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Stomping grapes is out but stomping around in grapes is in thanks to Vegea, a 3-year-old Milan-based company that’s found a way to use the stalks, seeds and skins left behind when the juice is squeezed out to make wine. In March, luxury etailer Mr Porter stepped up its footwear game by using the leathery material for the uppers of an eco-friendlier version of its Larry sneaker ($335). The so-called wine leather has also been spotted on the fashion runway (specifically in the fall and winter 2020 Marni ready-to-wear collection); in small bags (by French accessories brand Maison Peaux Neuves); and appointing the interior of a 100th anniversary Bentley concept car.
High-end, animal-alternative leathers got a ringing endorsement in March when news broke that French fashion house Hermès, a luxury label that built its name on leather goods (it began in 1837 as a harness and bridle business), had partnered with Emeryville, Calif.-based startup MycoWorks to create a version of its briefcase-like Victoria bag. It uses a lab-grown material made from a thready, branching fungus called mycelium, grown in California and sent to France to be tanned. (Think of mycelium as the “roots” and mushrooms that sprout from it as “fruit.”) While there’s no availability date or price tag for the ‘shroom-based bag, it’s safe to assume it’ll cost some serious cabbage since calfskin versions start at $4,900.
MycoWorks isn’t the only company — or even the only company in Emeryville for that matter — working to make mycelium a go-to material for the fashion-forward eco-conscious set. In April, German sports shoe and apparel maker Adidas announced a concept shoe — a version of its iconic Stan Smith sneaker — that will use Mylo, a mycelium-based material created by another Emeryville-based biotechnology company called Bolt Threads. Another Adidas collaborator, Stella McCartney, has created a few one-off pieces using the fungus-based vegan leather (“a black bustier top and utilitarian trousers,” according to a recent report in fashion-industry trade paper WWD). Bolt Threads announced in October that its partners also included French luxury conglomerate Kering and yoga-gear maker Lululemon.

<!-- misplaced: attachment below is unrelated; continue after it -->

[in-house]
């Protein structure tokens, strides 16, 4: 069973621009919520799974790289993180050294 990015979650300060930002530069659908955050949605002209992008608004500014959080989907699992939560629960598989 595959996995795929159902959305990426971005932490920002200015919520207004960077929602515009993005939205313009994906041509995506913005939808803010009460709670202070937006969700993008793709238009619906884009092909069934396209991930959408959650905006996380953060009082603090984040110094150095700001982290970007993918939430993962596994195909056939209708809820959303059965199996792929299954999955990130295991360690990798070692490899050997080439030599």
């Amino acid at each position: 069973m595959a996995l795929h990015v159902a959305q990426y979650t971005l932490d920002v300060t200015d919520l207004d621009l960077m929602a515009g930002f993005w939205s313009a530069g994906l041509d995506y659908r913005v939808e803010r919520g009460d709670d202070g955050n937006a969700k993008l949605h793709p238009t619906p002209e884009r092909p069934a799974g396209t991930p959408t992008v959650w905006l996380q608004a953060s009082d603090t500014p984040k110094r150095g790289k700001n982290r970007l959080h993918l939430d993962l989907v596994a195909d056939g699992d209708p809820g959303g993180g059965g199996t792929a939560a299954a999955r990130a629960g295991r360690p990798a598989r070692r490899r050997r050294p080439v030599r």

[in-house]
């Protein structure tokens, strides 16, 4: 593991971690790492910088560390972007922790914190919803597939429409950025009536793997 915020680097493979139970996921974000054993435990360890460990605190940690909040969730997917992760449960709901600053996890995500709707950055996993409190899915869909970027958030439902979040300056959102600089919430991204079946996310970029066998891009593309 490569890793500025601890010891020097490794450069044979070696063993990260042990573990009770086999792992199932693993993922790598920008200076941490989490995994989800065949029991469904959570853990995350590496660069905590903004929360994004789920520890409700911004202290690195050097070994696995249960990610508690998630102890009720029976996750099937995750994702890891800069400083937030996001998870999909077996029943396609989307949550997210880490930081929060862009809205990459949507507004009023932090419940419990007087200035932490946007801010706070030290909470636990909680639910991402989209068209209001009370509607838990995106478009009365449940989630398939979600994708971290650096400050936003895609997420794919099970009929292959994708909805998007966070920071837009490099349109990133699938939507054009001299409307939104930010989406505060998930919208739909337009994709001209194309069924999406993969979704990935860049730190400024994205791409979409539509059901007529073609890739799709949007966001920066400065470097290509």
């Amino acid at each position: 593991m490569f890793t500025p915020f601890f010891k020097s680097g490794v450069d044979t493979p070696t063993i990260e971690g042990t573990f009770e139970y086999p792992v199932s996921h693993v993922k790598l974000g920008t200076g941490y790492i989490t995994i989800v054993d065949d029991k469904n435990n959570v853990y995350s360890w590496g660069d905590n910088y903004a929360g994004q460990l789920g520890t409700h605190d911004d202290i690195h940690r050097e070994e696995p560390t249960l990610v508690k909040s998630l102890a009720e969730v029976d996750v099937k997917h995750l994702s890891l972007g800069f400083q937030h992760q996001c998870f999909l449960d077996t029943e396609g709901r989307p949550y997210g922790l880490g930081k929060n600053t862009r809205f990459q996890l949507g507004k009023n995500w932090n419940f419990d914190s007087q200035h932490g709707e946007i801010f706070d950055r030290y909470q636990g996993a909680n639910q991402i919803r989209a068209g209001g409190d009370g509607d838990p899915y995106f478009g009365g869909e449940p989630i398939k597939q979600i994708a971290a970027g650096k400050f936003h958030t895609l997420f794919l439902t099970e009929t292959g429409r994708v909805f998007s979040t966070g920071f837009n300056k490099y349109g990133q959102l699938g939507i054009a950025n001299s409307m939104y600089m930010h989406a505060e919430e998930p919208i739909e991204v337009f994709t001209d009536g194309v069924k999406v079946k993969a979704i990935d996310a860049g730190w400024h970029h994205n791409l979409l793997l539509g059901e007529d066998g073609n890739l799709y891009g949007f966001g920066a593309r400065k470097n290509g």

New York-based, Italian-made sneaker brand Koio rolled out a croissant-themed, limited-edition version of its Avalanche silhouette on Thursday in collaboration with celebrated pastry chef (and Cronut creator) Dominique Ansel.
Italian company Orange Fiber has developed a way to spin Italy’s citrus-juicing byproducts (an estimated 700,000 tons is generated annually) into a silk-like cellulose yarn. Over the last several years, it has found its way into wearable items including a capsule collection with luxury label Salvatore Ferragamo (launched on Earth Day 2017) and, two years later, an off-the-shoulder boho-style top for fast fashion (a 2019 H&M collection).
What can be done with the long, fibrous leaves left to rot after pineapples are harvested? Why not turn them into fabric? That’s the origin story behind Piñatex, which has been used to make uppers for sneakers (Hugo Boss and Paul Smith); stylish clutches, handbags and totes (by accessories brand Svala); and a designer trench coat from London-based designer Mariam Al Sibai‘s fall and winter 2020 collection (£799 or approximately $1,109 at current exchange rates).
Fruits and fungi aren’t the only ones with skin in the pantry-to-runway game. Vegetables are getting a seat at the table too. U.K.-based Chip[s] Board has perfected upcycling cast-off potato peelings (supplied by frozen foods company McCain) into a bioplastic called Parblex that’s been used to make experimental frames (in collaboration with eyeglass maker Cubitts) and chunky dress buttons (by British textile designer Isabel Fletcher). The Parblex buttons have also found their way onto sofa cushions, which you’ll have to admit gives new meaning to the phrase “couch potato.”